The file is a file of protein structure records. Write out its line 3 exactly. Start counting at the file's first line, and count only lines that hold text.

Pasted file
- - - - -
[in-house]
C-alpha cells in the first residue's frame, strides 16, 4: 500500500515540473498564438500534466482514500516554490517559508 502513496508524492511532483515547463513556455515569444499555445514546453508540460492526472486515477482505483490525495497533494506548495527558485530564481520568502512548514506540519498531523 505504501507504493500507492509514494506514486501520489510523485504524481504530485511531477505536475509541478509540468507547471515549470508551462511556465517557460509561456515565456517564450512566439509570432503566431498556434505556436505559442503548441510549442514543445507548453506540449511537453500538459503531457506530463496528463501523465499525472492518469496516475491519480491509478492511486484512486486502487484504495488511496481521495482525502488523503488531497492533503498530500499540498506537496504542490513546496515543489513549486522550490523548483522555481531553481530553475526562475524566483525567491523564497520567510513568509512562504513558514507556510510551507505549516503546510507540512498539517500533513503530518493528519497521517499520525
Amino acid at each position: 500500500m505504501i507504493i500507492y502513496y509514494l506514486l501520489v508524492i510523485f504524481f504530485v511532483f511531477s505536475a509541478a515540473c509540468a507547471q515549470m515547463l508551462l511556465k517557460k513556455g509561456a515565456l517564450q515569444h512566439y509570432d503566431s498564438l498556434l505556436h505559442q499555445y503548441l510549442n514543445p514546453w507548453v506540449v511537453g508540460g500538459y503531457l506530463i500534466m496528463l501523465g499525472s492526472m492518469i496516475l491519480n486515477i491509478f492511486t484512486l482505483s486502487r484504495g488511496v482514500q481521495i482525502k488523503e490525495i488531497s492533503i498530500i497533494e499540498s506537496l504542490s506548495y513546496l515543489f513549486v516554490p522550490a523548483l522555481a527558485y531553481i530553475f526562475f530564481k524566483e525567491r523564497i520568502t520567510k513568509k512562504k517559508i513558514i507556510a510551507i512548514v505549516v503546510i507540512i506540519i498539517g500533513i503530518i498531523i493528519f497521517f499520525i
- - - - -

Amino acid at each position: 500500500m505504501i507504493i500507492y502513496y509514494l506514486l501520489v508524492i510523485f504524481f504530485v511532483f511531477s505536475a509541478a515540473c509540468a507547471q515549470m515547463l508551462l511556465k517557460k513556455g509561456a515565456l517564450q515569444h512566439y509570432d503566431s498564438l498556434l505556436h505559442q499555445y503548441l510549442n514543445p514546453w507548453v506540449v511537453g508540460g500538459y503531457l506530463i500534466m496528463l501523465g499525472s492526472m492518469i496516475l491519480n486515477i491509478f492511486t484512486l482505483s486502487r484504495g488511496v482514500q481521495i482525502k488523503e490525495i488531497s492533503i498530500i497533494e499540498s506537496l504542490s506548495y513546496l515543489f513549486v516554490p522550490a523548483l522555481a527558485y531553481i530553475f526562475f530564481k524566483e525567491r523564497i520568502t520567510k513568509k512562504k517559508i513558514i507556510a510551507i512548514v505549516v503546510i507540512i506540519i498539517g500533513i503530518i498531523i493528519f497521517f499520525i